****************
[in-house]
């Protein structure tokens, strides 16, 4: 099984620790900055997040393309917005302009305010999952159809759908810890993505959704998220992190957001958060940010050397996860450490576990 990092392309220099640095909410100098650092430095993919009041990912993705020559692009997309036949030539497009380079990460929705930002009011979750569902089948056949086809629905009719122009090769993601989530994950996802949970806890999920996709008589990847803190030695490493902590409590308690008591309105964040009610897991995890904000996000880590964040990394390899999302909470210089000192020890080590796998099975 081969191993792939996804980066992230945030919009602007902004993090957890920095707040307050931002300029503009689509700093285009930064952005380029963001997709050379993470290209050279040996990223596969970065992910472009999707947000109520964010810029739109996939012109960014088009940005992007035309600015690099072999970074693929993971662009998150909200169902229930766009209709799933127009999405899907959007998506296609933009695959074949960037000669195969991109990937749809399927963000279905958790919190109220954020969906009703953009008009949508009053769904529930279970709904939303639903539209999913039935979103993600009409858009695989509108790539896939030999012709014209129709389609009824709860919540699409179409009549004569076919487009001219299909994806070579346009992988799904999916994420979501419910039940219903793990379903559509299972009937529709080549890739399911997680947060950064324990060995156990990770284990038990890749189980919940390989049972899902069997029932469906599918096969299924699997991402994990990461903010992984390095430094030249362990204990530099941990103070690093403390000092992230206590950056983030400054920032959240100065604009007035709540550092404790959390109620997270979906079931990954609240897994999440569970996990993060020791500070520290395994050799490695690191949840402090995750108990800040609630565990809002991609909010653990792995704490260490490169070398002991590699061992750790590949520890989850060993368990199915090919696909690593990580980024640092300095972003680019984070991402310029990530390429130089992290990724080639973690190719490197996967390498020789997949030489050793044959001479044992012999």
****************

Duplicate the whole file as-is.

[in-house]
């Protein structure tokens, strides 16, 4: 099984620790900055997040393309917005302009305010999952159809759908810890993505959704998220992190957001958060940010050397996860450490576990 990092392309220099640095909410100098650092430095993919009041990912993705020559692009997309036949030539497009380079990460929705930002009011979750569902089948056949086809629905009719122009090769993601989530994950996802949970806890999920996709008589990847803190030695490493902590409590308690008591309105964040009610897991995890904000996000880590964040990394390899999302909470210089000192020890080590796998099975 081969191993792939996804980066992230945030919009602007902004993090957890920095707040307050931002300029503009689509700093285009930064952005380029963001997709050379993470290209050279040996990223596969970065992910472009999707947000109520964010810029739109996939012109960014088009940005992007035309600015690099072999970074693929993971662009998150909200169902229930766009209709799933127009999405899907959007998506296609933009695959074949960037000669195969991109990937749809399927963000279905958790919190109220954020969906009703953009008009949508009053769904529930279970709904939303639903539209999913039935979103993600009409858009695989509108790539896939030999012709014209129709389609009824709860919540699409179409009549004569076919487009001219299909994806070579346009992988799904999916994420979501419910039940219903793990379903559509299972009937529709080549890739399911997680947060950064324990060995156990990770284990038990890749189980919940390989049972899902069997029932469906599918096969299924699997991402994990990461903010992984390095430094030249362990204990530099941990103070690093403390000092992230206590950056983030400054920032959240100065604009007035709540550092404790959390109620997270979906079931990954609240897994999440569970996990993060020791500070520290395994050799490695690191949840402090995750108990800040609630565990809002991609909010653990792995704490260490490169070398002991590699061992750790590949520890989850060993368990199915090919696909690593990580980024640092300095972003680019984070991402310029990530390429130089992290990724080639973690190719490197996967390498020789997949030489050793044959001479044992012999």